# Basic calculus 1 question: What is the defining formula of sinΘ?

In summary, Derive the derivative of sinΘ using the definition of differentiation. You will need the limit for cos(h) - 1/h and the identity for the sine of the sum of two angles. You will also need a limit: \lim_{h \to 0} \frac{cos(h) - 1}{h} and the value of this limit.

## Homework Statement

Q) Derive the dereitvative of sinΘ using the definition of differentiation.

I am in Calculus 3, and I used to know how to work this problem very well! :) I just don't remember lol - I just need a little help I guess! :)

## Homework Equations

lim [f(x+h) - f(x))]/h
x→0

## The Attempt at a Solution

f(x) = sinΘ

f(x+h) = (sinΘ + h)

Now I am STUCK! lol

well now put that into the formula and check the numerator.

You will have sin(θ+h)-sinθ. Do you know your sum to product formulas? These will help greatly here or you can expand sin(θ+h) as well.

## Homework Statement

Q) Derive the dereitvative of sinΘ using the definition of differentiation.

I am in Calculus 3, and I used to know how to work this problem very well! :) I just don't remember lol - I just need a little help I guess! :)

## Homework Equations

lim [f(x+h) - f(x))]/h
x→0

## The Attempt at a Solution

f(x) = sinΘ

f(x+h) = (sinΘ + h)

Now I am STUCK! lol

Might as well use x instead of theta, since x is easier to type.

f(x + h) = sin(x + h)
Use the identity for the sine of the sum of two angles.

You will also need a limit:
$$\lim_{h \to 0} \frac{sin(h)}{h}$$
Do you remember the value of this limit?

so, I write:

lim [sin(x+h) - sin(x))]/h
x→0

So, I get:

lim [sin(x) cos(h) + cos(x)sin(h) - sin(x))]/h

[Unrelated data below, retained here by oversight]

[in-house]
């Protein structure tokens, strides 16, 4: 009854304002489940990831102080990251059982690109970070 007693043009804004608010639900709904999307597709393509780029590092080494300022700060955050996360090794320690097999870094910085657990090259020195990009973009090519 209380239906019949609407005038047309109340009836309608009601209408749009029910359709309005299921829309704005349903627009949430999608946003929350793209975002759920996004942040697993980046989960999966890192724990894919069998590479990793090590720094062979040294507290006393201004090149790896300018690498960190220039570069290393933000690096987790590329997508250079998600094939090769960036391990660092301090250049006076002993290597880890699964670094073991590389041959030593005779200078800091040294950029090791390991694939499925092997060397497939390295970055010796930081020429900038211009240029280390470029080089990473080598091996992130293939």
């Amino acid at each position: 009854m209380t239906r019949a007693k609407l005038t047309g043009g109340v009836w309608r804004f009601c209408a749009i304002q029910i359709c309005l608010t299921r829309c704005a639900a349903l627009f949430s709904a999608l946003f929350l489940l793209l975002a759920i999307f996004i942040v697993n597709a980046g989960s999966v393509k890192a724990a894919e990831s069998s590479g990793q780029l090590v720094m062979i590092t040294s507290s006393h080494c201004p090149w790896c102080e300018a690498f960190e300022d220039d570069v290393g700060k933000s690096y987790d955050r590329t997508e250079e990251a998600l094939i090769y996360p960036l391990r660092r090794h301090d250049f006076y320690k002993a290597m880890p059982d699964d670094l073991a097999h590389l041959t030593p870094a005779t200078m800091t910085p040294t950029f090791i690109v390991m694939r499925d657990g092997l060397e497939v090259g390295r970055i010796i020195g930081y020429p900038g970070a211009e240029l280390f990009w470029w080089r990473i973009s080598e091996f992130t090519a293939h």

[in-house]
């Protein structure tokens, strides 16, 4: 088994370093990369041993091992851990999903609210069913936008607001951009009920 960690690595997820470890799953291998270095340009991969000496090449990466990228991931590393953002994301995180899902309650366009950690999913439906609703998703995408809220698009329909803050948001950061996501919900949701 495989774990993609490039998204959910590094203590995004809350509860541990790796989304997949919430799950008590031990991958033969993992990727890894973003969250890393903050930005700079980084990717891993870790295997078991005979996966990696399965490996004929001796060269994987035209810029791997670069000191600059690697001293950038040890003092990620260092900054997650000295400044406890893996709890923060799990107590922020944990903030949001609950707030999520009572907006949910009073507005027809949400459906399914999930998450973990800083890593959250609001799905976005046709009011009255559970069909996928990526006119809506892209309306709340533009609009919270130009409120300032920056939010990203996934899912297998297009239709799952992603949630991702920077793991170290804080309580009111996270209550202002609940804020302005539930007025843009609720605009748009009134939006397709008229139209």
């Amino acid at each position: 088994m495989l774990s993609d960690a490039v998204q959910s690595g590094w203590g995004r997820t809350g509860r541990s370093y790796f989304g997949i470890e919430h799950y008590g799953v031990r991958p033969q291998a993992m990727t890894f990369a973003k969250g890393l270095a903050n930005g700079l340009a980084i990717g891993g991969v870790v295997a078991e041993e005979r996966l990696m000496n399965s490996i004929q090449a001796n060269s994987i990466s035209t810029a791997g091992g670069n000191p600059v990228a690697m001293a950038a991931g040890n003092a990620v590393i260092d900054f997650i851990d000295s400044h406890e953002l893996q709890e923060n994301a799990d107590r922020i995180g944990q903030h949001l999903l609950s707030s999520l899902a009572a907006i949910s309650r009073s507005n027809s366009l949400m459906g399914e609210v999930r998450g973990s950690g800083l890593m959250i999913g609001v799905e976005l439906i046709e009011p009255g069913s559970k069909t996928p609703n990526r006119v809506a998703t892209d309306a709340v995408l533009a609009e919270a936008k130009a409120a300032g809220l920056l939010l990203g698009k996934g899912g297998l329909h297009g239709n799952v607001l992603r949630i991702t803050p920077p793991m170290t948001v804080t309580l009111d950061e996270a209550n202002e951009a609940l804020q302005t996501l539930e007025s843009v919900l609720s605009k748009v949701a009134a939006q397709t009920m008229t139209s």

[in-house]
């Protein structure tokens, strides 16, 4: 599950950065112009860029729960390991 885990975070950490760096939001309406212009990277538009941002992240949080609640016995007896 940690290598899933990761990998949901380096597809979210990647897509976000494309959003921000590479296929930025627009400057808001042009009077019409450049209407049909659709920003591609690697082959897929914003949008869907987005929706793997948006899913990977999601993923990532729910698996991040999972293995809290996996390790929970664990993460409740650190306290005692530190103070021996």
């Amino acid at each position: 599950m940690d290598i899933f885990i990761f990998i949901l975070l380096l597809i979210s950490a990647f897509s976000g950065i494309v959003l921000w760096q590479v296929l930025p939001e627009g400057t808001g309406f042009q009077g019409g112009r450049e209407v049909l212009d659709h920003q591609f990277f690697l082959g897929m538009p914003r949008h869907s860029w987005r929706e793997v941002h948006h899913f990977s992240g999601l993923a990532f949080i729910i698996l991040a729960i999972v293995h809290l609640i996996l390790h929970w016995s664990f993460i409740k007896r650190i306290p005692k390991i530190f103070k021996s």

x→0

But now I am stuck again lol - I understand that if I use $$\lim_{h \to 0} \frac{sin(h)}{h}$$

then my equation should become:

lim [sin(x) cos(h) + cos(x)sin(h) ]/h , right?
x→0

Your limit should be as h --> 0, not as x --> 0. Also, you are missing a term in the numerator. What happened to the -sin(x) that used to be there?

There's another limit that you'll need as well:
$$\lim_{h \to 0} \frac{cos(h) - 1}{h}$$

Took me a while for me to figure this out! I spent time expanding on the ideas both of you gave me and finally understood what to do!

THANKS to BOTH of you! :)

## 1. What is the general formula for calculating a sine value?

The general formula for calculating a sine value is sinΘ = opposite/hypotenuse, where Θ represents the angle in a right triangle.

## 2. What is the unit circle and how is it related to the sine function?

The unit circle is a circle with a radius of 1, centered at the origin of a coordinate plane. It is related to the sine function because the value of sine at any angle on the unit circle is equal to the y-coordinate of that point.

## 3. How is the sine function used in calculus?

The sine function is used in calculus to represent the rate of change of a periodic function. It is also used to calculate the area under a curve in trigonometric integrals.

## 4. Can the sine function be negative?

Yes, the sine function can be negative. The sine of an angle can be positive, negative, or zero, depending on the quadrant in which the angle lies.

## 5. How can the sine function be used to solve real-world problems?

The sine function can be used to solve real-world problems involving periodic phenomena, such as sound waves, ocean tides, and alternating current circuits. It can also be used in navigation and engineering to calculate distances and angles.

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